As the U.S. government shuts down once again in a display of petty brinksmanship, it's worth remembering that our Republican and Democrat friends have been pulling crap like this since day one. To illustrate that point, here's a fantastic illustration -- it's too nice to be called a cartoon -- from a July 1910 issue of Puck magazine. It shows us that, truly, there is nothing new under the political sun. Click for a larger version. In a bit of sad irony, I obtained this image from the website of the Library of Congress -- which is now shut down.
I wasn't even aware that Election Day made good marketing fodder, but apparently it does. Sure, it's no Christmas or Valentine's Day, but there's money to be made on American democracy, and here's the proof.
I know it's way too soon to know who will win the 2012 presidential election, much less the Republican nomination. Rick Perry is certainly on a hot streak, but we all know that can change in a minute. That said, Michele Bachmann has a bit of an uphill climb ahead of her. Her poll numbers have been slipping in recent days, and pictures like these certainly won't help her much: Things are only getting worse for Bachmann, if Google is any indication: Hard to put a positive spin on Bachmann's campaign woes when she's apparently thought of as: an idiot, Israel (??), crazy, hot, stupid, nuts, a moron, batshit crazy, or evil.
Because the government refuses to just come out and ban cigarettes outright, we get brilliant programs like the recently announced FDA campaign to place more graphic warning labels on packs of smokes. Here's an example of what they're planning to do: Effective and scary! I guess. I know I don't ever want to smoke Brand cigarettes, that much is certain. Anyway, I suppose it's only a matter of time before the gubmint steps in and tries to scare us from buying all manner of products that can cause real harm, so I've whipped up a few labels to save the taxpayers a little money. Fast Food (more…)
Music lovers will have one less place to discover new music if the worst comes to pass, and internet radio pioneer Pandora shuts down as threatened. And that would be a damn shame for me, as I've discovered a lot of wonderful new artists and songs through the service. For those who haven't used the (free) site, Pandora basically works like this - you create a "station" by entering an artist or a song you like. The site, taking advantage of the Music Genome Project, streams random tracks that share similar qualities to your selection. As each song plays, you can issue a "thumbs up" or "thumbs down", and that further fine-tunes what you hear. It's a fantastic idea, and as I said I've found a lot of great stuff using it. But its existence is now threatened, thanks to a 2007 ruling f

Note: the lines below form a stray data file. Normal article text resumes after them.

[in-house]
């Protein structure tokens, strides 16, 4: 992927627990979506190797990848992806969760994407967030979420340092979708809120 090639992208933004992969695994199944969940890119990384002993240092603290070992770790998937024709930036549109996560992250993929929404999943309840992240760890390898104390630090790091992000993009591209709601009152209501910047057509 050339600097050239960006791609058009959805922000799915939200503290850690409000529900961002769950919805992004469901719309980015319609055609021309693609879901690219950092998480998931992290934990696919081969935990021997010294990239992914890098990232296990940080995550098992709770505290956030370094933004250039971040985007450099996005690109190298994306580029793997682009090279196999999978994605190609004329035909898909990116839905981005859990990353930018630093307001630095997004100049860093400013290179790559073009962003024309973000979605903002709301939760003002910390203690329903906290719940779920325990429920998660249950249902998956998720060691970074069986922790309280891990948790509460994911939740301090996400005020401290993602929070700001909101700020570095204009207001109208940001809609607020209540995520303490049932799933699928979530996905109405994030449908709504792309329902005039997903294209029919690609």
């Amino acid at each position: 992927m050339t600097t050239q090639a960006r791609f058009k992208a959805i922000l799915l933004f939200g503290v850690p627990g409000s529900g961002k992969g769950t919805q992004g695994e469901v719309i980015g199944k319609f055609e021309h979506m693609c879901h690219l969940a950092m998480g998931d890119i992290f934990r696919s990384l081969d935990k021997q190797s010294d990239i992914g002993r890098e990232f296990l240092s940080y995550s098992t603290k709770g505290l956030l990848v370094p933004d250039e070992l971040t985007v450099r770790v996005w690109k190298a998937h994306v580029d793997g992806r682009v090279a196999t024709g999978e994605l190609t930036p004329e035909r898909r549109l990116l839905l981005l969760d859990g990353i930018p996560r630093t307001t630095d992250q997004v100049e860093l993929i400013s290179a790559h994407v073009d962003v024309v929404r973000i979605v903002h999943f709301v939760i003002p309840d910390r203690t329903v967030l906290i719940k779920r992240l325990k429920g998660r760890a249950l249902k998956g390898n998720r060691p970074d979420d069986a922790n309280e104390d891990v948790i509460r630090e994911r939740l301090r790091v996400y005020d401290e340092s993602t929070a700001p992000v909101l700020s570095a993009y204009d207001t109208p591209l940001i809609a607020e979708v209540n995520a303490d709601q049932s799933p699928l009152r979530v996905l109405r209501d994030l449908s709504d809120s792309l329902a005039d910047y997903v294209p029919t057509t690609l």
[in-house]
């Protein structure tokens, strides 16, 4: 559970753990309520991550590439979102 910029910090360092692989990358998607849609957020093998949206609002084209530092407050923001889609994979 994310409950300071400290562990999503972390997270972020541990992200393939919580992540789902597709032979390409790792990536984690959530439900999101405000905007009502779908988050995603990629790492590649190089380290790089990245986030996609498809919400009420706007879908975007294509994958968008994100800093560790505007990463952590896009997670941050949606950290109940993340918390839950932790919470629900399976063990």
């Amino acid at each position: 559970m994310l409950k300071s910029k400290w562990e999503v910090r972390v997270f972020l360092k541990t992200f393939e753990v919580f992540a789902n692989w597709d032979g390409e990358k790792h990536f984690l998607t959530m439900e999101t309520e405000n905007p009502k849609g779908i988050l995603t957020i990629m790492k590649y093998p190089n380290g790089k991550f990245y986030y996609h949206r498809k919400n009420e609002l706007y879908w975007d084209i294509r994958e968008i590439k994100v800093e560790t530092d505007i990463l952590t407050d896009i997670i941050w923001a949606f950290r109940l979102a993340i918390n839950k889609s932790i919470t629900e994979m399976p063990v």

Yesterday marked the 75th anniversary of the practical end of Prohibition in the United States. On that day in 1933 -- eight months before the passage of the Twenty-First Amendment to the Constitution -- it became legal brew and sell beer with 3.2 percent alcohol by weight (4.0 percent by volume). For reference purposes, a can of regular Budweiser is 5.0 percent alcohol by volume. To celebrate this auspicious occasion I've grabbed a sample of beer ads throughout the years. Because I know how to party. (The main site has many more vintage alcohol ads for your viewing pleasure.) Hamm's From the Land of Sky Blue Waters (Minnesota) comes this vintage TV ad for Hamm's combines a few of my favorite commercial elements -- wonderful animation and a super-catchy jingle. Sascha, th...
Sherlock Holmes has an older brother, and his name is Mycroft. At 727 feet, the Renaissance Center is the tallest building in Michigan (the Empire State Building, by comparison, is 1,250 feet). Geraldine Doyle is the model for the iconic WWII "We Can Do It!" poster, but didn't even know it until 1984. Gargoyle originates from the French word gargouille, originally "throat" or "gullet". California currently has 53 congressional districts in the US House of Representatives, the most in the country. Alaska, Delaware, Montana, North Dakota, South Dakota, Vermont, and Wyoming each have one. Washington D.C. has one non-voting delegation. The Persian word for snow is rendered in English as barf, and is a product line of soaps in Iran.